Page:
Did you know that glaucoma is the leading cause of blindness in the United States? According to the National Eye Institute, nearly 3 million people have glaucoma, but 50 percent don’t know they have it. In its early stages, glaucoma has no noticeable symptoms. By the time symptoms become noticeable, your vision could already be impaired. However, if detected early, severe vision loss from glaucoma can be prevented. January is National Glaucoma Awareness Month and now is a good time to learn about how to protect your vision.
What is glaucoma?
Glaucoma is a group of diseases that can result in vision loss and blindness by damaging the eye’s optic nerve. The optic nerve connects the retina to the brain. The retina is a light-sensitive membrane at the back of the eyeball that sends signals to the brain so you can see.
Glaucoma often has no signs, such as pain or changes in vision. Only advanced glaucoma changes your vision. Advanced glaucoma first affects your peripheral or side vision. As it progresses, more noticeable vision problems will occur including permanent vision loss and blindness. The initial start of glaucoma is a collection of fluid that increases eye pressure, which causes nerve damage. Increased eye pressure can be detected during a check by an eye care professional.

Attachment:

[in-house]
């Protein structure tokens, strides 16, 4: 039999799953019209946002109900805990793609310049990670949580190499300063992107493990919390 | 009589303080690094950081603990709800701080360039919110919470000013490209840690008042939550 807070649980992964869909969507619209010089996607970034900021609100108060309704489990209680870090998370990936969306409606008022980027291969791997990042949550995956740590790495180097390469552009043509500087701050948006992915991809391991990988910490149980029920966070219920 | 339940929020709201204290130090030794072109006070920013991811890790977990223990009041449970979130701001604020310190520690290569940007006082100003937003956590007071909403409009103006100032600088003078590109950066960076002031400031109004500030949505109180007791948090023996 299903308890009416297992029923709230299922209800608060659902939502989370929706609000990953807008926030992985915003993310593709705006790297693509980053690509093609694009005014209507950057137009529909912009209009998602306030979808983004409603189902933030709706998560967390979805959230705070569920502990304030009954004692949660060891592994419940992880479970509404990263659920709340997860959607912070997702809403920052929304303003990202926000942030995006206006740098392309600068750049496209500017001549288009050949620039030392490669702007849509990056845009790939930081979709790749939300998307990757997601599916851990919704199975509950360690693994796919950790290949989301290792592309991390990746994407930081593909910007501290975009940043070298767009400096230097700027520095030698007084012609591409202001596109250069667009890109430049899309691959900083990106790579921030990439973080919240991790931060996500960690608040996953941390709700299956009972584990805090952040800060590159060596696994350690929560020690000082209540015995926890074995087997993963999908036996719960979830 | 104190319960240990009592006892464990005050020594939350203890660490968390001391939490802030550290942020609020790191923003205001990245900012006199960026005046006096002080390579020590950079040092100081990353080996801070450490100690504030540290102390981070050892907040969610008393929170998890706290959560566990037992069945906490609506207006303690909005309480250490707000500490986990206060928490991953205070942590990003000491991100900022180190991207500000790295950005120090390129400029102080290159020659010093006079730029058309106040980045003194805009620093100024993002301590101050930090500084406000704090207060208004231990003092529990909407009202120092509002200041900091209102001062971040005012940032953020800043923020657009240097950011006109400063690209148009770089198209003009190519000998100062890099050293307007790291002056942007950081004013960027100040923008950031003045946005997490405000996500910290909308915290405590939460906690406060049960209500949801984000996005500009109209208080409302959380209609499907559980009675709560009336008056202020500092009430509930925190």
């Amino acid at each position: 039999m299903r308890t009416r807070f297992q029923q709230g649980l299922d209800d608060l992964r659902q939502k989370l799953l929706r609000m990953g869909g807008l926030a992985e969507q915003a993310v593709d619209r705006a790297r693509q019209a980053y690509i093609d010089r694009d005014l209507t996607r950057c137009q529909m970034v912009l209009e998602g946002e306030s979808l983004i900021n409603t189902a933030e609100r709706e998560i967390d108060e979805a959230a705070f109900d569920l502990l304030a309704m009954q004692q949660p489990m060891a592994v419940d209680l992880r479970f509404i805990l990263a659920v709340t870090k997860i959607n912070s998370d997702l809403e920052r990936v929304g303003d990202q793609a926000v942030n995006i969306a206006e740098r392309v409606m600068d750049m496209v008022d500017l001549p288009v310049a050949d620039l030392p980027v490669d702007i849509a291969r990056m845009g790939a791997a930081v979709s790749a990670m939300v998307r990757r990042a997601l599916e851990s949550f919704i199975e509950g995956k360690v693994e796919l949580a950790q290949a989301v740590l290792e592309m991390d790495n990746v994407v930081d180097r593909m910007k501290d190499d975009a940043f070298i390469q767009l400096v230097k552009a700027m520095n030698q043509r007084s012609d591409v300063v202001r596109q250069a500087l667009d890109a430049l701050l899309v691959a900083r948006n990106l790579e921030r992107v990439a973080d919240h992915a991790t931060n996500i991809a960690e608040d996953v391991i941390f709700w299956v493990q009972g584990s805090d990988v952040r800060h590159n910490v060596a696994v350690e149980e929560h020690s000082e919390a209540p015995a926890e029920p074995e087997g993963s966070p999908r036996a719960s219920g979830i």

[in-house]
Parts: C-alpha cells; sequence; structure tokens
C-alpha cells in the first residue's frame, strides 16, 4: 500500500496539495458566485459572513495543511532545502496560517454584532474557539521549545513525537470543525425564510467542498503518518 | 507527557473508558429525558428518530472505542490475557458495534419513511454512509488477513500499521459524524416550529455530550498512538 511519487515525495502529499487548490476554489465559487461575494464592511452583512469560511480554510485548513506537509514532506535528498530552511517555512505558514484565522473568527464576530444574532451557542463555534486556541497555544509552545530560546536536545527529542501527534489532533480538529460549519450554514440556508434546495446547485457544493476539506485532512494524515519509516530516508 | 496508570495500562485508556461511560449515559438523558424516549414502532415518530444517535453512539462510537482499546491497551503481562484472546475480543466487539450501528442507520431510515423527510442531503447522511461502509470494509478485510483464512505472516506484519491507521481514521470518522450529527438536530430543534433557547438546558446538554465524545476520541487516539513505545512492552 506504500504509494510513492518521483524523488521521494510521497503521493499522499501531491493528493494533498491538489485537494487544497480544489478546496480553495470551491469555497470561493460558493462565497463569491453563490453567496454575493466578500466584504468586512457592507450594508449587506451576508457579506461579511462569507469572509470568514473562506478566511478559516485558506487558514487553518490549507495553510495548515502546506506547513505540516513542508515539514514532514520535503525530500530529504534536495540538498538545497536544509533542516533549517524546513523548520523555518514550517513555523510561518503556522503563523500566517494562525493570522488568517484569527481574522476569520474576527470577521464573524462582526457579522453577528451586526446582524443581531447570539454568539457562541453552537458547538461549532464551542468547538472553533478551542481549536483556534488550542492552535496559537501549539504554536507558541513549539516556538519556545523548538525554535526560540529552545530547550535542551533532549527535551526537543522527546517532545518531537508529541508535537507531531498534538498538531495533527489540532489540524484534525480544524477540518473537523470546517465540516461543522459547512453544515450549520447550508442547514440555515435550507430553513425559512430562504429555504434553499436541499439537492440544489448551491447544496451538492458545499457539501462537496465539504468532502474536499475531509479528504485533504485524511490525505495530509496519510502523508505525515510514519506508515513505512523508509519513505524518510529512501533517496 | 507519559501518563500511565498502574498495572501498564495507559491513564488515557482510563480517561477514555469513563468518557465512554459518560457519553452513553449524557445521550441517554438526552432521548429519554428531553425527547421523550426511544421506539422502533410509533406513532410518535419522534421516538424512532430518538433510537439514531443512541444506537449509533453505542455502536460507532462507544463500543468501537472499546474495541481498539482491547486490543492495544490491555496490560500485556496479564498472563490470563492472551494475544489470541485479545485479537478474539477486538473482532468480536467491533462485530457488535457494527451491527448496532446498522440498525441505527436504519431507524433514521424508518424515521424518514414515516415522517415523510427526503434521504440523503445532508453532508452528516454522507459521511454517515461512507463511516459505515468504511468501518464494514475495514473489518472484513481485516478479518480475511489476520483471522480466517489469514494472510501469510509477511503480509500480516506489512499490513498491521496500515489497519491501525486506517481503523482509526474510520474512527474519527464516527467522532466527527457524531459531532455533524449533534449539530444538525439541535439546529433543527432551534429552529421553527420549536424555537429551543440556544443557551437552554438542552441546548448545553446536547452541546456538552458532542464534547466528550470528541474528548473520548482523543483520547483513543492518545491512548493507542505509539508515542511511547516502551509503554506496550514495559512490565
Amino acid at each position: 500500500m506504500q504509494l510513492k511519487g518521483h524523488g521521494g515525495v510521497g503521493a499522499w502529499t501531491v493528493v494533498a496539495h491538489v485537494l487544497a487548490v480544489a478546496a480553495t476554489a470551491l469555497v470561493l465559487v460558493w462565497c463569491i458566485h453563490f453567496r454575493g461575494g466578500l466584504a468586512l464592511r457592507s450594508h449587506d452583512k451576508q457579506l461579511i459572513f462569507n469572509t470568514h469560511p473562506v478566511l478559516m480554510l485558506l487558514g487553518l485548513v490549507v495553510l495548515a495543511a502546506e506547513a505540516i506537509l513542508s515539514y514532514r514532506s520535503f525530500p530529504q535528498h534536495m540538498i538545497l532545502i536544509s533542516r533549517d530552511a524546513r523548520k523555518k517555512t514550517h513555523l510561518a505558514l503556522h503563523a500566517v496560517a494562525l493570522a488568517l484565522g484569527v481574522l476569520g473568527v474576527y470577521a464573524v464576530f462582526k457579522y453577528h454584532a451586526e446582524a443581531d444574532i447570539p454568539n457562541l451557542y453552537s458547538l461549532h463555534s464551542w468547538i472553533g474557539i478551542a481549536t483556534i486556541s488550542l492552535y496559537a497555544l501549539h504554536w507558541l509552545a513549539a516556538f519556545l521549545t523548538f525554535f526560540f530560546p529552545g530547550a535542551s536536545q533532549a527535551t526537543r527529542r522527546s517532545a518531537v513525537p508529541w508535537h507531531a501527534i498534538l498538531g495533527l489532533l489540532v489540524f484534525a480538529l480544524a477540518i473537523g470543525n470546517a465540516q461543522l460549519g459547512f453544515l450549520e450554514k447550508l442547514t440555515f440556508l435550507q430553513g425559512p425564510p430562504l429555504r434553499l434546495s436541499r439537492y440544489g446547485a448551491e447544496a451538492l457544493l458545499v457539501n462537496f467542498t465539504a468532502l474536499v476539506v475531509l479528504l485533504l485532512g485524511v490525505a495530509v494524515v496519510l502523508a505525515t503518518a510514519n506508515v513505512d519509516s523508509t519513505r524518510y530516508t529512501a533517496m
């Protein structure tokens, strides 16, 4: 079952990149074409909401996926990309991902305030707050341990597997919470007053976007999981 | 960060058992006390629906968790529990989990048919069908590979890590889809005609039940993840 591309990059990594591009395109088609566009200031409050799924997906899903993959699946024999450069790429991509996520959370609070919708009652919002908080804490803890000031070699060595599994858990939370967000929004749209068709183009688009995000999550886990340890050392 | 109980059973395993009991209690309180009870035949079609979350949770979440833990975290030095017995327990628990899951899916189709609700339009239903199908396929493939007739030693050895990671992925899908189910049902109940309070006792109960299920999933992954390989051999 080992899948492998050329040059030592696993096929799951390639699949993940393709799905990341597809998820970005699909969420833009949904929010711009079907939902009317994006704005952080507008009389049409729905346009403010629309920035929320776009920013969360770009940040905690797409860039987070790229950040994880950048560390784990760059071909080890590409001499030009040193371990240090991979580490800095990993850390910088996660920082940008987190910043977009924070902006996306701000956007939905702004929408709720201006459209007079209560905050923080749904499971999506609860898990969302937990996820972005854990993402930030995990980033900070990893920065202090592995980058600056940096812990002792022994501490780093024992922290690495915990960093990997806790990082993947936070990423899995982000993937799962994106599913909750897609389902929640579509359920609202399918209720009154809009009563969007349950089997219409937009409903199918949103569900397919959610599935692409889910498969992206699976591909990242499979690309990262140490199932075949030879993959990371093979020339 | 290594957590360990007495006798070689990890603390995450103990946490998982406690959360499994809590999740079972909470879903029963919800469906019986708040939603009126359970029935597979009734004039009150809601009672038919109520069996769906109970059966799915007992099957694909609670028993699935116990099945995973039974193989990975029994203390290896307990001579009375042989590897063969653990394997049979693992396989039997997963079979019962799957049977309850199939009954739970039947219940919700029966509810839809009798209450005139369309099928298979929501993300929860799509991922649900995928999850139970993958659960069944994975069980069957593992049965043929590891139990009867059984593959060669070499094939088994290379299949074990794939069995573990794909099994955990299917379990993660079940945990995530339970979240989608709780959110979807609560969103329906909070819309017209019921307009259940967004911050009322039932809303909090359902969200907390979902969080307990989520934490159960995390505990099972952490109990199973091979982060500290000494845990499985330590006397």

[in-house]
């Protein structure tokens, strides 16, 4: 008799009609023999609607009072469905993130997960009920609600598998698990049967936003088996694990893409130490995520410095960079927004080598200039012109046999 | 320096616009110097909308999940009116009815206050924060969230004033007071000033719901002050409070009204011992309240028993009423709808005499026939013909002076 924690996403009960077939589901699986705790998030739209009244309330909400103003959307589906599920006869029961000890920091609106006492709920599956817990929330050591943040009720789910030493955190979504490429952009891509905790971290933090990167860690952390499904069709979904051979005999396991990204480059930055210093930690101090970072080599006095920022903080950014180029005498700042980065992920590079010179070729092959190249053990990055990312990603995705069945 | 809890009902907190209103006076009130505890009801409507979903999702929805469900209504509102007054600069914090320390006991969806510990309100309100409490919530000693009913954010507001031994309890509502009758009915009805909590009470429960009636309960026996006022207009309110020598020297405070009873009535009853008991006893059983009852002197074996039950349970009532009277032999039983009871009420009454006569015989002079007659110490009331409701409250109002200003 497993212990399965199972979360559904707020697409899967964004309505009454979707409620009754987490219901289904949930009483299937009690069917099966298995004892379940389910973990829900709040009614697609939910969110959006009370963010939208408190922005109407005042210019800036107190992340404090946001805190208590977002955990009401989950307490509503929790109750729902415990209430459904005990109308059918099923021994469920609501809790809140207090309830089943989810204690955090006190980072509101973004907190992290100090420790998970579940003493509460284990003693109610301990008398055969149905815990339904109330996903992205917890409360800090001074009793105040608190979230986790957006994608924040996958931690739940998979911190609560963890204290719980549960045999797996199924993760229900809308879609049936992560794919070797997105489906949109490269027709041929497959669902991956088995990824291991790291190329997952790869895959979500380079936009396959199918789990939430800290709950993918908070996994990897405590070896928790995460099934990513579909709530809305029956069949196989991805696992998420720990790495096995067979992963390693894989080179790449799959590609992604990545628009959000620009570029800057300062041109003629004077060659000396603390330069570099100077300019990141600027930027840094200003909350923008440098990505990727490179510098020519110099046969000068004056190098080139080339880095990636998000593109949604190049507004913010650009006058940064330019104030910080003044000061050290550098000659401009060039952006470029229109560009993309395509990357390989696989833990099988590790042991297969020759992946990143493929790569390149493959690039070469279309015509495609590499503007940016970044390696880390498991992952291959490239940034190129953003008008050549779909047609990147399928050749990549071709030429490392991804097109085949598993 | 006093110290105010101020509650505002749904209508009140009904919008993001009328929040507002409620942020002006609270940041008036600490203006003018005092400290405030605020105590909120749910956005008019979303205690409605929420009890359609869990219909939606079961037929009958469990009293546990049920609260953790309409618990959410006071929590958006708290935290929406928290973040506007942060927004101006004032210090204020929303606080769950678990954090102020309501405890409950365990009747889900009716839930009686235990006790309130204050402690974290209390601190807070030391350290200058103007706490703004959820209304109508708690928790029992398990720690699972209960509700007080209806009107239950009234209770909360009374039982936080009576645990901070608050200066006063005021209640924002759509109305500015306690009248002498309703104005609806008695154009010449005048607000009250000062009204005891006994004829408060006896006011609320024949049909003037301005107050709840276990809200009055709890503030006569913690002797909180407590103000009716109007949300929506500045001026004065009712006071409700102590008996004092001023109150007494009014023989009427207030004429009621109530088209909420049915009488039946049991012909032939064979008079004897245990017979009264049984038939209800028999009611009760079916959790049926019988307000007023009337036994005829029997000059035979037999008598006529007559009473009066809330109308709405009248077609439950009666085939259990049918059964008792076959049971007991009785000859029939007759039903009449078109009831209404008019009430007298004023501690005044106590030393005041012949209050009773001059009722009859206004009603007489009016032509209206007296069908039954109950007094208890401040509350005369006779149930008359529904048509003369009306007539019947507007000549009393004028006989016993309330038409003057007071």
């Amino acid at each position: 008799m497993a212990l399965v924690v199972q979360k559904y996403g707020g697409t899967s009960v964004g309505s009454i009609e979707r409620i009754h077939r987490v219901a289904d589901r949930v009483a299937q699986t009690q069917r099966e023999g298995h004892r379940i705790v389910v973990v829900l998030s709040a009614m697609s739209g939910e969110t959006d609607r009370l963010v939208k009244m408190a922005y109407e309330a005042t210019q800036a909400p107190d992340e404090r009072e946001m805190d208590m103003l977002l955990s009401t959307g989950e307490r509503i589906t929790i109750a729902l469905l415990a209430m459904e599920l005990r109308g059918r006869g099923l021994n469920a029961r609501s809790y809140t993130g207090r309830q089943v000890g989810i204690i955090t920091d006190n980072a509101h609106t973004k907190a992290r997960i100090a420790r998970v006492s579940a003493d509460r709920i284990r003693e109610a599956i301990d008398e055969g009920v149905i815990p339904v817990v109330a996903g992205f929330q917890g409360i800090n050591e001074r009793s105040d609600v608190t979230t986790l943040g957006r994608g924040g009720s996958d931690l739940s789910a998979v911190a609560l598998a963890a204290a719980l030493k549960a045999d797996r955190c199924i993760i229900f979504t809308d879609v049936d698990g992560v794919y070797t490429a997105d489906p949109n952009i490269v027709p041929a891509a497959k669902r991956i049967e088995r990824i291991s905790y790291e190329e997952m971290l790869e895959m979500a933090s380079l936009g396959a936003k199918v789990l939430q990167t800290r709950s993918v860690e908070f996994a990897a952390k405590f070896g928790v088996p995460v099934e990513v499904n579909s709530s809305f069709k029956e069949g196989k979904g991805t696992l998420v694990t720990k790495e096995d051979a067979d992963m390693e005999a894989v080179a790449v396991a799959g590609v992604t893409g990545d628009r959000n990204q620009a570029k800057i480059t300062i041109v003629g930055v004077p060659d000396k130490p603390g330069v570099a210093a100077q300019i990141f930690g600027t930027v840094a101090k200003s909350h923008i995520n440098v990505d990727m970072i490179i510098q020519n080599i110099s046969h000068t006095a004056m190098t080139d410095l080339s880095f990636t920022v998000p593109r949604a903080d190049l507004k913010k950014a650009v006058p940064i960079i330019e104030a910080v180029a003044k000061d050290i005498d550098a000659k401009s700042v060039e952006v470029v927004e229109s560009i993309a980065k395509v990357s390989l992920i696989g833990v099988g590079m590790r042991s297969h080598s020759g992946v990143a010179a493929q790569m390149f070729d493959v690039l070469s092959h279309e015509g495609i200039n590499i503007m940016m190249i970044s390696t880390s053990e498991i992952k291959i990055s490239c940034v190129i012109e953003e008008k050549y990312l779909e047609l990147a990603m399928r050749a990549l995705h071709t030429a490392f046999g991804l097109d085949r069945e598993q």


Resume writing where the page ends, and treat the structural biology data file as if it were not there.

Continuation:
What’s my risk?
Anyone can develop the disease, but you may be at a higher risk for developing glaucoma if you:
- Are African American and age 40 or older
- Are over age 60, especially if you are Hispanic/Latino
- Have a family history of the disease
Another risk factor for optic nerve damage relates to blood pressure. Thus, it is important to also make sure that your blood pressure is at a proper level for your body by working with your healthcare provider.
What can I do?
There is no cure for glaucoma. However, medications and surgical procedures can delay the disease’s advance by controlling the fluid pressure in the eye. The greatest defense against vision loss from glaucoma is getting a comprehensive dilated eye exam every year from an eye care professional. During this type of examination, the eye care provider will place drops in your eyes to widen the pupils and look for signs of glaucoma in the optic nerve. According to the National Eye Institute, a comprehensive dilated eye exam can reveal more risk factors, such as high eye pressure, thinness of the cornea and abnormal optic nerve anatomy. In some people with certain combinations of these high-risk factors, medicines in the form of eye drops can reduce the risk of developing glaucoma by about half.
Questions to ask your eye care provider
- What kinds of tests will be performed?
- What can I expect to find out from these tests?
- When will I receive the results?
- Should I do anything special to prepare for any of the tests?
- Do these tests have any side effects or risks?
- How long will my eyes be dilated?
- I am in one of the higher risk groups for glaucoma, will I need more tests later?